Show simple item record

dc.creatorJones, Lauren
dc.creatorBetz, Mike
dc.date.accessioned2018-04-19T19:58:06Z
dc.date.available2018-04-19T19:58:06Z
dc.date.issued2018-04
dc.identifier.citationEngaged Scholars, v. 6 (2018).en_US
dc.identifier.urihttp://hdl.handle.net/1811/84704
dc.descriptionDrug overdoses are now the leading cause of death among Ohioans less than age 55 . More than two million Americans are estimated to be dependent on opioids, and more Americans now use prescription painkillers than tobacco (Katz, 2017). The emergency nature of the crisis has fueled speculation and action that, in some cases, has generated unintended negative impacts. For instance, there is some evidence that reducing the availability of prescription opioids – through prescription drug monitoring programs, for example – may have increased use of non-prescription opioids like Heroine (Ali et al. 2017). However, in reality, researchers are just beginning to understand the underlying individual, community and health system causes of the epidemic. This presentation will provide an overview of the leading hypotheses intended to explain why some areas have experienced worse opioid misuse and death than others. Our talk will outline some leading theories, including supply-side theories that attribute the crisis to doctor, hospital and pharmaceutical company behaviors; economic theories, that attribute the crisis to economic declines in many communities; and mental health theories, that examine the role that underlying mental health conditions play in drug misuse. We will examine what evidence exists for each theory, and whether they help explain the patterns in drug deaths that we see in Ohio. We will also provide our view of areas that need more work, explaining why some types of research in the area are difficult to implement. The intended audience for this presentation includes other researchers beginning to examine the opioid crisis, and community partners on the frontline of the epidemic who are looking to understand its causes to implement effective treatment and prevention approaches. The co-presenters, Drs. Lauren Jones and Mike Betz – both assistant professors of human sciences, are working on several of opioid-related projects, including one that was recently funded by the Institute of Policy Research at Ohio State investigating the relationship between wage declines in certain areas and opioid deaths. Mike Betz recently presented a similar talk at the OSU Extension Family and Consumer Sciences conference.en_US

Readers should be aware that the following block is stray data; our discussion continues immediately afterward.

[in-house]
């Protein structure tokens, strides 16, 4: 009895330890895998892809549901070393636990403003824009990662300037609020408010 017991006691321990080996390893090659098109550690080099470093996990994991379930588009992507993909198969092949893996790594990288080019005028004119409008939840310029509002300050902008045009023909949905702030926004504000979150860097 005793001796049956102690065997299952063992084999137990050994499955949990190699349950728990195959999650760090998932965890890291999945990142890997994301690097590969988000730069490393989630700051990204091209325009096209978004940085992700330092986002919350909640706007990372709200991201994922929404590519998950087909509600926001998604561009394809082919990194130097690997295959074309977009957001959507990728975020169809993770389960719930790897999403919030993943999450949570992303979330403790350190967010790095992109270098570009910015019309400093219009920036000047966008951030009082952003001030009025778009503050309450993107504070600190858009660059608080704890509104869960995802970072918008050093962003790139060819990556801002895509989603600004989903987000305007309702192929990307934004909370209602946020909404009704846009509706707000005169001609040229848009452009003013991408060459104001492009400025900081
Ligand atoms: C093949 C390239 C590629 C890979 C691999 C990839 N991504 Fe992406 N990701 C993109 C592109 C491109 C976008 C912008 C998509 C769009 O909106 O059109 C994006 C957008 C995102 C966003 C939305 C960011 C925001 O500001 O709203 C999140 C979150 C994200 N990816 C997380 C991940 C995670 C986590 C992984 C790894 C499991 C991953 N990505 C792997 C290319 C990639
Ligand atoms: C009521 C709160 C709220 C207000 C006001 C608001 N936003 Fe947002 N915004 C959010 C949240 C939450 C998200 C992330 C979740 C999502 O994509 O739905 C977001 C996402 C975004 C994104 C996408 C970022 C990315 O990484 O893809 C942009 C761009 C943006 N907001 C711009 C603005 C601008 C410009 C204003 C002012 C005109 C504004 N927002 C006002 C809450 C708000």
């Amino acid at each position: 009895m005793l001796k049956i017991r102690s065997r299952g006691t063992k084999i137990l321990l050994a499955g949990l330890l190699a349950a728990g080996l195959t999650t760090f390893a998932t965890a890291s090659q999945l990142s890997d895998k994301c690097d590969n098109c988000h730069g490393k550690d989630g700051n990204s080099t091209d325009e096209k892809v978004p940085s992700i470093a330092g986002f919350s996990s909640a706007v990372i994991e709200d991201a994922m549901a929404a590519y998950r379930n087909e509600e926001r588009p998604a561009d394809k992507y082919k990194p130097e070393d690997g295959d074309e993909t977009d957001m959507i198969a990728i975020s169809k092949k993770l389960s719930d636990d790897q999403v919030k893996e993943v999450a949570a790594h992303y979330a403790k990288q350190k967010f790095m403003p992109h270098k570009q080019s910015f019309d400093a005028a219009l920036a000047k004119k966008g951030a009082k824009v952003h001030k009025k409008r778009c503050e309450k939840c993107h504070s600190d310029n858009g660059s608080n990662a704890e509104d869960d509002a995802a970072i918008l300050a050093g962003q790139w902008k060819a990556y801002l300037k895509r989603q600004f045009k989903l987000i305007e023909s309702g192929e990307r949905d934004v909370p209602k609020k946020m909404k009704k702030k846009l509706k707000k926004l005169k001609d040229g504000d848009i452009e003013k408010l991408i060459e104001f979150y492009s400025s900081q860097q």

dc.descriptionAUTHOR AFFILIATION: Lauren Jones, Assistant Professor, Department of Human Sciences, jones.2846@osu.edu (Corresponding Author); Mike Betz, Assistant Professor, Department of Human Sciences.en_US
dc.description.abstractDrug overdoses are now the leading cause of death among Ohioans less than age 55. More than two million Americans are estimated to be dependent on opioids, and more Americans now use prescription painkillers than tobacco (Katz, 2017). The presenters will provide an overview of the leading hypotheses to explain why some areas have experienced worse opioid misuse and death than others. We will outline some leading theories, including supply-side theories that attribute the crisis to doctor, hospital and pharmaceutical company behaviors; economic theories that attribute the crisis to economic declines in many communities; and mental health theories that examine the role underlying mental health conditions play in drug misuse. We will examine what evidence exists for each theory and whether they help explain the patterns in drug deaths we see in Ohio.en_US
dc.language.isoen_USen_US
dc.publisherOhio State University. Office of Outreach and Engagementen_US
dc.relation.ispartofseriesCommunity Engagement Conference. The Ohio State University, Columbus, Ohio, January 24–25, 2018.en_US
dc.subjectcauses of opioid epidemicen_US
dc.subjectdrug misuseen_US
dc.subjectcommunity factorsen_US
dc.titleWhat's Driving the Opioid Crisis: Pieces to the Puzzleen_US
dc.title.alternativeWhat's Driving the Opioid Crisis? Pieces of the Puzzleen_US
dc.typePresentationen_US


Files in this item

Thumbnail

Items in Knowledge Bank are protected by copyright, with all rights reserved, unless otherwise indicated.

This item appears in the following Collection(s)

Show simple item record